“The river is rich,” continued Moonlight, “that we know. Possibly it deposited gold on these flats for ages. If that is so, this valley will be one of the biggest ‘fields’ yet developed. What we must do first is to test the bottom of the old lake; therefore, as soon as we have taken the best of the gold out of the river, I propose to ‘sink’ on the terraces till I find the rich deposit.”

“Perhaps what we are getting now has come from the terraces above,” said Jack.

“I think not.”

“Where does it come from then?”

“I can’t say, unless it is from some reef in the ranges. You must not forget that there’s the lower end of the valley to be prospected yet we have done nothing below the gorge.”

Talking thus, they ate their “damper” and stewed pigeon, and drank their “billy” tea. Then they lit their pipes, and strolled towards the scene of their labours.

The place chosen for the workings was selected by circumstance rather than by the diggers. At this particular point of its course there had been some hesitation on the part of the river in choosing its bed, and with but a little coaxing it had been diverted into an old channel which evident signs showed to be utilised as an overflow in time of flood and thus by a circuitous route it found its way to the mouth of the gorge.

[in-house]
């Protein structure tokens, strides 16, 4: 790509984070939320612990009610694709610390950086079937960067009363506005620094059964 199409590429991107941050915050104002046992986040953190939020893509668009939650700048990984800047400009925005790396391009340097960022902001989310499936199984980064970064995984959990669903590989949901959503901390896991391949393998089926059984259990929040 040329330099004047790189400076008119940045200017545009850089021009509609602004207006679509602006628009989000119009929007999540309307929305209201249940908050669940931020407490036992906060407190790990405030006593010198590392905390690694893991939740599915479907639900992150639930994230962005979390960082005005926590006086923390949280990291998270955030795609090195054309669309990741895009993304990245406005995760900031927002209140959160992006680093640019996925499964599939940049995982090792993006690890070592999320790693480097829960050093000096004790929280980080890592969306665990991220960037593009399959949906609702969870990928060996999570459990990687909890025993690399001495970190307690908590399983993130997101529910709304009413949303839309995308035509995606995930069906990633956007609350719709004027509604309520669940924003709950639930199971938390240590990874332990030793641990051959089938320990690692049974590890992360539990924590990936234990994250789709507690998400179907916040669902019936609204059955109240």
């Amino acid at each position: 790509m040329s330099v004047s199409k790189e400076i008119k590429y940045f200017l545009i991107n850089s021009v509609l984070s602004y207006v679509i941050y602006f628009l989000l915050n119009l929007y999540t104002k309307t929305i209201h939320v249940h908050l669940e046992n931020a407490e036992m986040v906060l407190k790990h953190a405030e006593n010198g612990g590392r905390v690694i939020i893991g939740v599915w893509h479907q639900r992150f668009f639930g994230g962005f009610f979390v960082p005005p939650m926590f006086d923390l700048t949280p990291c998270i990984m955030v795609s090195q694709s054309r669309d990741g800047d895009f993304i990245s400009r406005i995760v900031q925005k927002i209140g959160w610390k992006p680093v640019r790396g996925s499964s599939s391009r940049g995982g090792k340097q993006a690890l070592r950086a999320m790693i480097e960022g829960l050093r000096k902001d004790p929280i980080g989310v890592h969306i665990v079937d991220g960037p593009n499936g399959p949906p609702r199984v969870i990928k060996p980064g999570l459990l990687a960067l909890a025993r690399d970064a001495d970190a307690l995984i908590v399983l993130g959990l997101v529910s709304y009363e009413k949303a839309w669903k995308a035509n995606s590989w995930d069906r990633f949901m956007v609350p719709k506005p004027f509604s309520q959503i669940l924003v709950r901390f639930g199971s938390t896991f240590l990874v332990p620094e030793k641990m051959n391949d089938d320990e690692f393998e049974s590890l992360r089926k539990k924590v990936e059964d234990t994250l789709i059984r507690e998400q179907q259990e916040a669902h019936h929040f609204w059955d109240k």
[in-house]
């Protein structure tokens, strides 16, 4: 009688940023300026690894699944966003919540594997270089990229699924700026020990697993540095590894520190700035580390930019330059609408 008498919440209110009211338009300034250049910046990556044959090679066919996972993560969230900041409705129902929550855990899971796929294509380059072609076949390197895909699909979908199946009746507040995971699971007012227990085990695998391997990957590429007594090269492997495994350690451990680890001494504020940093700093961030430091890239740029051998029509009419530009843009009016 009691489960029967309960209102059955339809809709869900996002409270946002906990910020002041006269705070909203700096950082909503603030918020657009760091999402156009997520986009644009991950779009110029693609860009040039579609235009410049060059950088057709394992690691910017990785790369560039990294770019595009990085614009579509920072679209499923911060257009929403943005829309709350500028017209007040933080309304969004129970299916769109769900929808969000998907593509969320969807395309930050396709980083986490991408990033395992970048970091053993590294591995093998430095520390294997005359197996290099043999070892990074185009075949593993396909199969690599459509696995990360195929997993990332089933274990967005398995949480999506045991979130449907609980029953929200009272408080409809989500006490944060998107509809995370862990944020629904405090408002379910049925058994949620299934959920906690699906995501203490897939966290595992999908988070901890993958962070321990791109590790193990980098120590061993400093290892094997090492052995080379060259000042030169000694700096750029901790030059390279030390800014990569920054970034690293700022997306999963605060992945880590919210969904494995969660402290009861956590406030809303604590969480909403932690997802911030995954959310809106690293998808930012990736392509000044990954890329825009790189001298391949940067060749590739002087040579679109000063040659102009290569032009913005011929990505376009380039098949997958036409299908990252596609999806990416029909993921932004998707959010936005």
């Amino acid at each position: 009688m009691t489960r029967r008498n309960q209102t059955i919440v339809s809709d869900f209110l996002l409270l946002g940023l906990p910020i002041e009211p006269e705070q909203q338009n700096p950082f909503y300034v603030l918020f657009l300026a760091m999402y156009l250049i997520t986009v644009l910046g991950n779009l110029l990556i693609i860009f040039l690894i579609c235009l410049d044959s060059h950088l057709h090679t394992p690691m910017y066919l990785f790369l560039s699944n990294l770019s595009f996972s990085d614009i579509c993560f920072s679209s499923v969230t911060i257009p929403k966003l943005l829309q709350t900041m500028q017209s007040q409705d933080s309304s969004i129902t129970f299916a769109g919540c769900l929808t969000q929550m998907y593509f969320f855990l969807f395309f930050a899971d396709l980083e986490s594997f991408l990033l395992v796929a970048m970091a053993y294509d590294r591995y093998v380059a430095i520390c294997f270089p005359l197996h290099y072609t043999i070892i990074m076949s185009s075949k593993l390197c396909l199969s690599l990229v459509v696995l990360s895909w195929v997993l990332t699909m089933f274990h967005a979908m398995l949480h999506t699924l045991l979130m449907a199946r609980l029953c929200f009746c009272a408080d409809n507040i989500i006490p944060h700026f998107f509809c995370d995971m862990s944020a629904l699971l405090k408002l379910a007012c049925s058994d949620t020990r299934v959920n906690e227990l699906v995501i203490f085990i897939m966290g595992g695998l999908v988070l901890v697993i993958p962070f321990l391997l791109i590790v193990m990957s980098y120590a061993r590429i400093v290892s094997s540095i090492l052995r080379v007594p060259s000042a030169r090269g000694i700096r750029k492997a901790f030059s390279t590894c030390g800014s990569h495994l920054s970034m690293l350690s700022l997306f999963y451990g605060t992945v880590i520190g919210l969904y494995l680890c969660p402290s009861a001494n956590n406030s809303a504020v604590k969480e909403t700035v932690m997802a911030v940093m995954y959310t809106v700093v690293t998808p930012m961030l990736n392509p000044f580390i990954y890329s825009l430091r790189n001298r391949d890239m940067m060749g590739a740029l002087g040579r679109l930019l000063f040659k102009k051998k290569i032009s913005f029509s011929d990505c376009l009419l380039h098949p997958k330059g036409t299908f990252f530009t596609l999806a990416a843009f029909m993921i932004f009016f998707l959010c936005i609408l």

All was ready for the momentous operation of washing up, and the men’s minds were full of expectation.

The bottom of fine silt, which had been laid bare when the boulders had been removed, stood piled on the bank, so as to be out of harm’s way in case the river burst through the dam. Into the old bed a trickle of water ran through the sluice-boxes. These were set in the dry bed of the stream, and were connected with the creek by a water-race. They were each twelve feet in length, and consisted of a bottom and two sides, into which fitted neatly a twelve-foot board, pierced with a number of auger-holes. These boxes could be joined one to another, and the line of them could thus be prolonged indefinitely. The wash-dirt would be shovelled in at the top end, and the water, flowing down the “race,” would carry it over the boxes, till it was washed out at the lower end, leaving behind a deposit of gold, which, owing to its specific gravity, would lodge in the auger-holes.